The name of a corporation, its charter powers and its subjection to State insurance laws are significant in determining the business which it is empowered and intends to carry on. However, the character of the business actually done during the taxable year is purely a question of fact and is determinative of whether the corporation is to be taxed as an insurance company under the Internal Revenue Code. Bowers v. Lawyers' Mortgage Co., 285 U.S. 182. Here the record shows that petitioner carried on as its chief activity a general banking and trust business and that the insurance business was but a minor part of its total business. The amount set apart as a reinsurance reserve, in accordance with the Pennsylvania statutes was $2,018.23. This sum represented 10 per cent of the total insurance premiums received by petitioner. It takes but elementary arithmetic to determine that the entire amount realized from petitioner's insurance business was $20,182.30, and that this figure is but 9.44 per cent of its total income of $213,680.88 for the taxable year. The insurance business being such a small part of petitioner's total activity, petitioner is not entitled to classification as an insurance company within the meaning of the Internal Revenue Code nor the respondent's regulations. Bowers v. Lawyers' Mortgage Co., supra. See, also, Regulations 111, section 29.3797-7, and Columbia Title Insurance Co., 3 T.C. 1099.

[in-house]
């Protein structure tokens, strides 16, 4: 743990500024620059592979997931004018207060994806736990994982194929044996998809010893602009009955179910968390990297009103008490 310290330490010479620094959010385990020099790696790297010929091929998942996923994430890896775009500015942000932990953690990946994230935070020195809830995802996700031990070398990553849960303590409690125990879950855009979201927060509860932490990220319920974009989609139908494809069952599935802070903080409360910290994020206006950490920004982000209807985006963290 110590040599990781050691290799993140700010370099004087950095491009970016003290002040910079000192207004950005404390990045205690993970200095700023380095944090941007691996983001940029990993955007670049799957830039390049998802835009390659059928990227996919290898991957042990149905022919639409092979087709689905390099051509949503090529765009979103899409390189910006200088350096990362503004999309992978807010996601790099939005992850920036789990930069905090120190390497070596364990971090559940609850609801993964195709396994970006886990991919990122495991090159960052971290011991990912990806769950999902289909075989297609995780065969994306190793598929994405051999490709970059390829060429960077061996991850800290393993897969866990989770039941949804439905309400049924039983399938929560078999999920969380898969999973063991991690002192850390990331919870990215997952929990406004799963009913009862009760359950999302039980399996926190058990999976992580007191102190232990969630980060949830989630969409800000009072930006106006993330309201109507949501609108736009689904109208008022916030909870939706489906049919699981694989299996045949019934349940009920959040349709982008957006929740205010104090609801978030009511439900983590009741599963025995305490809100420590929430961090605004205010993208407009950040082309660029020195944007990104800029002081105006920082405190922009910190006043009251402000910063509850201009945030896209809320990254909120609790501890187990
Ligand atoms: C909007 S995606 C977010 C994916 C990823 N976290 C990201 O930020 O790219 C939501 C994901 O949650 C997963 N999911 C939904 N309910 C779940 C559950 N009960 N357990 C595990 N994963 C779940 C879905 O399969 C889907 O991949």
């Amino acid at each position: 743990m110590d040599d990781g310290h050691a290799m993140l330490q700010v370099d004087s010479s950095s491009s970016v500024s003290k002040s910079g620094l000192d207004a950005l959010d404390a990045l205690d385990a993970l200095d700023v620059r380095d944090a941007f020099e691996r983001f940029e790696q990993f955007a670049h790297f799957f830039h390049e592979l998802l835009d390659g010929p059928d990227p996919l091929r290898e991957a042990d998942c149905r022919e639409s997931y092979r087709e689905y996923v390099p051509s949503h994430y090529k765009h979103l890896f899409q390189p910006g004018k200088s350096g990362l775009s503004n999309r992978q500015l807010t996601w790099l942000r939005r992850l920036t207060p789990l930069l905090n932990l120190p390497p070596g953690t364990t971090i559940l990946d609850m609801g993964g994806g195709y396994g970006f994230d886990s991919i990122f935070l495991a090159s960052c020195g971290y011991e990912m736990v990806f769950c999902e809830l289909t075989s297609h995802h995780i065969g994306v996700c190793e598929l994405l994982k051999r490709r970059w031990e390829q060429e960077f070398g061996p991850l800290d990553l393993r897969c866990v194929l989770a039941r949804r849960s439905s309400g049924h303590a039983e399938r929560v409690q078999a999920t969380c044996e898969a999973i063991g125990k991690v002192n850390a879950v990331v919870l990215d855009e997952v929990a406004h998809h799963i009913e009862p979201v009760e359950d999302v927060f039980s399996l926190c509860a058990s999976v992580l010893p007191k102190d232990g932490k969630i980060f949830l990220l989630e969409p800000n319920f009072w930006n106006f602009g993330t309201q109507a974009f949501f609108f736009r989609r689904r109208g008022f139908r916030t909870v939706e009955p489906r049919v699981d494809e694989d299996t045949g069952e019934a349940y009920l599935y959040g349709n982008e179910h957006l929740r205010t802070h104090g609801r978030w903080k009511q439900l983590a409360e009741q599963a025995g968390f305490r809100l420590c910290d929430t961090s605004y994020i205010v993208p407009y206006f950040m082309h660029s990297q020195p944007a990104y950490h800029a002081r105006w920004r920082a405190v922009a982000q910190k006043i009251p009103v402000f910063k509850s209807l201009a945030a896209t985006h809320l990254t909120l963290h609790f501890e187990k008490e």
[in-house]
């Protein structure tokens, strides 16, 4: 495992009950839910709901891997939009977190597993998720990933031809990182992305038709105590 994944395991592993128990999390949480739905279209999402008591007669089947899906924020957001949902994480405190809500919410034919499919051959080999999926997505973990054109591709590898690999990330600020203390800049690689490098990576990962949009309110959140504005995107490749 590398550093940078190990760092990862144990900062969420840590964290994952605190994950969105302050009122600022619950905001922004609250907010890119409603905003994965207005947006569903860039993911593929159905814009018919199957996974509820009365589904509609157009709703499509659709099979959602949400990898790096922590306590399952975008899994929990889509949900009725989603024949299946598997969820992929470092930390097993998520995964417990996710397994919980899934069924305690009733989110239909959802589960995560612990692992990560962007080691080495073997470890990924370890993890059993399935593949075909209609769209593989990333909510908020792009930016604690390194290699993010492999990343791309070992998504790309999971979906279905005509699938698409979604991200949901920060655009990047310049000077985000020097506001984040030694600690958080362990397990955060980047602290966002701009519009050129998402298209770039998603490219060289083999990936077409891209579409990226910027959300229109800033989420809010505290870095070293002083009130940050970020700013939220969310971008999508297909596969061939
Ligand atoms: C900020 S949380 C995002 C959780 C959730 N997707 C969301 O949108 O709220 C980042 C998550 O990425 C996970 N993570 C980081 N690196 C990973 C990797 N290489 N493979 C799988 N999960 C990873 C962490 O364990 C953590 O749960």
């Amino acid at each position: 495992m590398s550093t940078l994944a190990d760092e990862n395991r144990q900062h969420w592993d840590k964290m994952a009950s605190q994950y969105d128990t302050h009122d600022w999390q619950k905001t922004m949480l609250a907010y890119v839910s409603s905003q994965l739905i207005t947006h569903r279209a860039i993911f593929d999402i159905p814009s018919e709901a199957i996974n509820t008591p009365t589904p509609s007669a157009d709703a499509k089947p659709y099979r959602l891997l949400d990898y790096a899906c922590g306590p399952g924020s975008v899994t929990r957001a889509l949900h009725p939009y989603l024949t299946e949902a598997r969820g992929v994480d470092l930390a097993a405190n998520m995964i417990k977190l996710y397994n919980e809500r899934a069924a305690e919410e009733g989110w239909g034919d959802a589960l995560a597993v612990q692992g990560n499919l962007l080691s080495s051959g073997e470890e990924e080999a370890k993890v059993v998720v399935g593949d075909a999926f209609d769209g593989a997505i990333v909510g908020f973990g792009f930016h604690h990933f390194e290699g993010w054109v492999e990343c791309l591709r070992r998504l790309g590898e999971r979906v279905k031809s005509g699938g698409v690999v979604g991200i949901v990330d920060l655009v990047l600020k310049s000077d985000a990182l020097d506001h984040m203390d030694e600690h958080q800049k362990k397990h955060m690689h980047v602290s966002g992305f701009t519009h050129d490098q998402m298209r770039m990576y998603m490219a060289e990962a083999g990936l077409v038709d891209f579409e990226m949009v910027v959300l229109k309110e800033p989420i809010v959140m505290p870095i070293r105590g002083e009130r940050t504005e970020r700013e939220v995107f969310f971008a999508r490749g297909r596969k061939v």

In support of its primary contention that the amount in question was not income, petitioner maintains that the $2,018.23 deposited in the reinsurance reserve fund was received by it to be held in trust for the benefit of its policyholders. It points to the line of so-called ‘cemetery cases‘ for the proposition that the amounts so received are excludible from the gross income of the recipient.